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Classical 101

Tenor George Shirley is Awarded 2015 National Medal for the Arts

Carl Van Vechten
Wikipedia, public domain
The iconic American tenor, George Shirley

President Obama has presented the National Medal of the Arts to ten organizations and individuals who are deserving of special recognition by reason of their outstanding contributions to the excellence,  growth, support and availability of the arts in the United States.

   Recipients today include the Doris Duke Charitable Foundation, Sally Field, Miriam Colon, impresario of the Puerto Rican Traveling Theater, OSU's own visual artist Ann Hamilton, and tenor George Shirley.

George Shirley, 80 has been on the voice faculty at the School of Music at the University of Michigan for the past twenty years. Its doubtful that many of his students are old enough to remember George Shirley the opera star. He was well established at the New York City Opera and nationally when he made a debut at the Metropolitan in Mozart's Cosi fan tutte , on October 24, 1961

"He confirmed the excellent impression he made earlier in the season at the New York City Opera. Here is a sensitive musician, an expert actor, actor and an intelligent artist who approaches every assignment with taste and resourceful technique. His voce may not be sensational, but his artistry is."--Robert Sabin, Musical America, October 26, 1961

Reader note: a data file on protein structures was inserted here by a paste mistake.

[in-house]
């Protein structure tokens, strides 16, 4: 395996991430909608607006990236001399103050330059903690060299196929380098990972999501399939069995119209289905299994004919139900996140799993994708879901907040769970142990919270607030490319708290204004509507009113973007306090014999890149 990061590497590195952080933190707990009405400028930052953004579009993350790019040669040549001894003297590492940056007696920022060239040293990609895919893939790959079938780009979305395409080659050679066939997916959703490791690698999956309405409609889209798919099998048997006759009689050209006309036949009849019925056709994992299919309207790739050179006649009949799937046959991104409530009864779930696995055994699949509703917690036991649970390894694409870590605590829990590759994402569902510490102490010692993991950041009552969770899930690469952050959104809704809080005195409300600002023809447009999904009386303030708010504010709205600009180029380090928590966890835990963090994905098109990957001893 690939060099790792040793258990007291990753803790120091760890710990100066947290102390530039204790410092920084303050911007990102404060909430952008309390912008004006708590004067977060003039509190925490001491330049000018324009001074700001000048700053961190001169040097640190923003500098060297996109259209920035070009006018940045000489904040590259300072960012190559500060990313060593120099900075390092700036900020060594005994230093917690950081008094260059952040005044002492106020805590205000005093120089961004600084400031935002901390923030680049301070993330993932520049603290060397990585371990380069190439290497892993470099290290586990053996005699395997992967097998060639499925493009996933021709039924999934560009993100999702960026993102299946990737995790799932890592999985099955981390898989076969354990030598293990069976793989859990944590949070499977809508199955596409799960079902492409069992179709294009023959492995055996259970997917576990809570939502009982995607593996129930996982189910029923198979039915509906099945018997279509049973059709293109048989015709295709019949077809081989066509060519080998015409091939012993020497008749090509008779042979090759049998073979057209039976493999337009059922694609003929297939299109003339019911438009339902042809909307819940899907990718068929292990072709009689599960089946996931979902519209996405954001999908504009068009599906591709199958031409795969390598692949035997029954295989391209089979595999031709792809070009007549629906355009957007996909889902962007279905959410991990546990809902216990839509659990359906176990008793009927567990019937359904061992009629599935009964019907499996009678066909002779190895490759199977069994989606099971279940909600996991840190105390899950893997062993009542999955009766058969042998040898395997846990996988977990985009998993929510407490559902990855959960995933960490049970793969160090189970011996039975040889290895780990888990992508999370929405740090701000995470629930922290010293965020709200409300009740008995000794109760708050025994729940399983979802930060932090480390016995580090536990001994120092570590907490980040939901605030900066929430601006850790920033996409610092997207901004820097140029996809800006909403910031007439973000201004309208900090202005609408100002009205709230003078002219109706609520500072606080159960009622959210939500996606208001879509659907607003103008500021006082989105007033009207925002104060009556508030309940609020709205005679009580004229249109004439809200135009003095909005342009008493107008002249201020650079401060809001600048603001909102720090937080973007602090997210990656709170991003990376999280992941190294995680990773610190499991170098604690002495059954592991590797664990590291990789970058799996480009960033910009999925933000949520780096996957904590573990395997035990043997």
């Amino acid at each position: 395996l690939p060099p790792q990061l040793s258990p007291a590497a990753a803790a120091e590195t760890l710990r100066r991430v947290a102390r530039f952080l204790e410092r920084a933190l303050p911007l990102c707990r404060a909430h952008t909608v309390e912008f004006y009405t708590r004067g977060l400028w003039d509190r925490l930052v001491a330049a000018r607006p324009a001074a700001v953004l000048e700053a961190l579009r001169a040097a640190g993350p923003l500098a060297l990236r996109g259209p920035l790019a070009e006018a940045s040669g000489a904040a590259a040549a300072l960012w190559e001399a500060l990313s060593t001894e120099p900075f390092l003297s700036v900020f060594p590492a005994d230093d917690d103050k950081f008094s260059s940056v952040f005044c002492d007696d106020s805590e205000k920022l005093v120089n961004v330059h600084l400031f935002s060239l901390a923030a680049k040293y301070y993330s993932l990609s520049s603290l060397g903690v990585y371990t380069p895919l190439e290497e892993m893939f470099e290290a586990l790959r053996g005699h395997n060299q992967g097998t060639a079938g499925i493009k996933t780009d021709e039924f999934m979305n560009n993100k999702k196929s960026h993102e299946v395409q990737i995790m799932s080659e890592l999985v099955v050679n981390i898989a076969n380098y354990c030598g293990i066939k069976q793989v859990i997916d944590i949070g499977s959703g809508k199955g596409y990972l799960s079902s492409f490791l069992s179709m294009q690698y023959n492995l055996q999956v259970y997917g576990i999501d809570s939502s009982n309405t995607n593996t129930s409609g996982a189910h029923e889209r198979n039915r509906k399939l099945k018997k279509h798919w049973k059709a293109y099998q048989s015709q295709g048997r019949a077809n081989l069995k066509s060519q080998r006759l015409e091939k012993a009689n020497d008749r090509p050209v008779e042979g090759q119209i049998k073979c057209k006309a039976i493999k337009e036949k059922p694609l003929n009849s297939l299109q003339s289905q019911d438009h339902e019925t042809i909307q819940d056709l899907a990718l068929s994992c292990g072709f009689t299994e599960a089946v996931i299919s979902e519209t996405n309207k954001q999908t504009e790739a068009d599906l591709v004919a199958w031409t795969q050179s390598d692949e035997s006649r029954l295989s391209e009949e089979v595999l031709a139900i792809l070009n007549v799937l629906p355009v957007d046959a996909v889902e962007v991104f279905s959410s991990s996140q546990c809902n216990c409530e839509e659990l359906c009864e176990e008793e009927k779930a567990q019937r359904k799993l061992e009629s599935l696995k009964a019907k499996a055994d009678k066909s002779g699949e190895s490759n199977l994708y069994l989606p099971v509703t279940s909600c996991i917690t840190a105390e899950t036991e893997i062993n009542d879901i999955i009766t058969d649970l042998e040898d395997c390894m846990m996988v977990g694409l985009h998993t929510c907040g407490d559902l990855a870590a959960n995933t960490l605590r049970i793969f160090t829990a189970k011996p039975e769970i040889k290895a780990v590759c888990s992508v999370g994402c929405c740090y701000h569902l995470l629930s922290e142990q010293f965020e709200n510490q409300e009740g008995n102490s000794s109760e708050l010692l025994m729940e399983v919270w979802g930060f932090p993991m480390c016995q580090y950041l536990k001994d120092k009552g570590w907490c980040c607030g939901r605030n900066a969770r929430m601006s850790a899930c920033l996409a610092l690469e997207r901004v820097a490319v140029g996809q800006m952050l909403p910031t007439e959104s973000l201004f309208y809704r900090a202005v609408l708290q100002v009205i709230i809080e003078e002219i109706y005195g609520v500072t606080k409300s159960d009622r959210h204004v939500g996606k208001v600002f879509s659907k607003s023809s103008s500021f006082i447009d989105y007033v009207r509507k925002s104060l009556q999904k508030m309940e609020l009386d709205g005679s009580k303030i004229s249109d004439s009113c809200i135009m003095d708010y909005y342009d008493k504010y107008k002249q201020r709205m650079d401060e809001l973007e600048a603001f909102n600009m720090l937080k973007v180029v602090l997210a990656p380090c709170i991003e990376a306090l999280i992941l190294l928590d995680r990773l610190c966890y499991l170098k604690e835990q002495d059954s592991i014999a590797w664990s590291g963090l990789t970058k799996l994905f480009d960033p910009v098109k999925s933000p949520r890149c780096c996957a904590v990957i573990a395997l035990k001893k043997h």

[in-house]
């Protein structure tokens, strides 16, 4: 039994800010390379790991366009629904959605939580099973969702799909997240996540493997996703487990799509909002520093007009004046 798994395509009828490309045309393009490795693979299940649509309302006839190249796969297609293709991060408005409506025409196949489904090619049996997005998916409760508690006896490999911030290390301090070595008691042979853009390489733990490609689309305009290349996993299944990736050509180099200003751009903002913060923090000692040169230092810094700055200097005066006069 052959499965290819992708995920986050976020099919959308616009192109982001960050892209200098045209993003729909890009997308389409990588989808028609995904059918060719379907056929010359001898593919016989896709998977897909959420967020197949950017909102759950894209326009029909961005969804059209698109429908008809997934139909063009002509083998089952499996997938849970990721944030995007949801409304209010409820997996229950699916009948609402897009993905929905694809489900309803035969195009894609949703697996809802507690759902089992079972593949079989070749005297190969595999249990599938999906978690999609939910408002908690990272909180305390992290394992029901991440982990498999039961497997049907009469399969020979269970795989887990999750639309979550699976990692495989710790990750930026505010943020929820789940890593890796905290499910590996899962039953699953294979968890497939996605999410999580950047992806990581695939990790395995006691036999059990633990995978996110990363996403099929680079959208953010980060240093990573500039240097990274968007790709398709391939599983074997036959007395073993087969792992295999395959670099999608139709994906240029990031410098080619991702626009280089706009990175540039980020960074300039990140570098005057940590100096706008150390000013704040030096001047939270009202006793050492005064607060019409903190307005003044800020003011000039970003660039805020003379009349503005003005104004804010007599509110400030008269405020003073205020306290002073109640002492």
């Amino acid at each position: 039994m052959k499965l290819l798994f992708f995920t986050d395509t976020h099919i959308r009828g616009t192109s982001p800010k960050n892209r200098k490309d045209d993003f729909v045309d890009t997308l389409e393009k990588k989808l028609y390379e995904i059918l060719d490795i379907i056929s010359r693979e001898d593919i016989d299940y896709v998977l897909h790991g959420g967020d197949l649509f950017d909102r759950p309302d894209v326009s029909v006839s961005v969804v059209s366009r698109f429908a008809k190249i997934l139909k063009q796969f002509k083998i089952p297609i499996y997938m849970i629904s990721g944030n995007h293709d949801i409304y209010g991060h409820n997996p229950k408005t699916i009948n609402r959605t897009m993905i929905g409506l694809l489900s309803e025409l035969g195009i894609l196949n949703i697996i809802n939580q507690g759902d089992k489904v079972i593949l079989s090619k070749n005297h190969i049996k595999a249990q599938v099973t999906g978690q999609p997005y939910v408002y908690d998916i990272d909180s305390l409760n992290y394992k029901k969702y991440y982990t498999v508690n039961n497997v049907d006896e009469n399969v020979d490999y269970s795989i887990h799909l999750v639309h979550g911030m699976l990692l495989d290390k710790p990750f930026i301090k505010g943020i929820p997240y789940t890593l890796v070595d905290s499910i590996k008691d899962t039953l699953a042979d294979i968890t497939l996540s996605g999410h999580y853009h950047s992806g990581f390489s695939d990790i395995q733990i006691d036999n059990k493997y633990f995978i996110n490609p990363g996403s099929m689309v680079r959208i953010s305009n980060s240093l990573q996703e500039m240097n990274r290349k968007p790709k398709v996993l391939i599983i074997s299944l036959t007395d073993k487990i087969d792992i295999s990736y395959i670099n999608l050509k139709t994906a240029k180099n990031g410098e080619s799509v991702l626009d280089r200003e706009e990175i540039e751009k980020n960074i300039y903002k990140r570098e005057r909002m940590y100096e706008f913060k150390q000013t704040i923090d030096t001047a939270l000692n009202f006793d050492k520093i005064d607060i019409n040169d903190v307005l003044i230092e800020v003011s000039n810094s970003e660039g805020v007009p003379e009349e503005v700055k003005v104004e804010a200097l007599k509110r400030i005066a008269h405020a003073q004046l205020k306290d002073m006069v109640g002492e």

By 'sensational voice' I suspect the beefy ping of the Italian dramatic tenor was missing from George Shirley. What he had better than most was an impeccable vocal line, sweetness and fullness of tone, terrific breath control and good looks. George Shirley sang over 200 performances with the Metropolitan. He was Pierre Boulez's choice for Pelleas at Covent Garden and on recording. He sings the title role of Colin Davis's recording of Mozart's Idomeneo, and is a sexy and elegant in Mozart's Cosi fan tutte on RCA with Leontyne Price.


I imagine it was a lonely road for George Shirley being an African American tenor. Is the world any friendlier today? Isaacah Savage is a Wagner tenor who also sings Italian roles well. He's still young, but his talent should take him far. Lawrence Brownlee is the leading American tenore di grazia. Tony Jenkins is another tenor whose name you should write down. We're blessed in the lower voices: Eric Owens, Ryan Speedo Green, and Norman Garrett. Vinson Cole was a marvelous tenor, but I look forward to the day that someone like me doesn't have to write about "The Black Tenor". 

There's still a barrier in those roles where the tenor kisses or kills the girl. George sang in The Barber of Seville, Carmen, La boheme, La taviata and Madama Buttefly. Plenty of kissin' went on in these demanding and romantic operas. I just worry that there are so many great voices where are not able to hear, because of the racism fed squeamishness of the one on one nookie necessary for most operas.

George Shirley's fame succeeded Roland Hayes, who had the chops but not the opportunity to sing opera. May George Shirley's "sons' and "grandsons" in opera flourish on the great stages, in the arms of sopranos of any hue, as a score requires. He would deserve the National Medal of the arts were he pink and purple.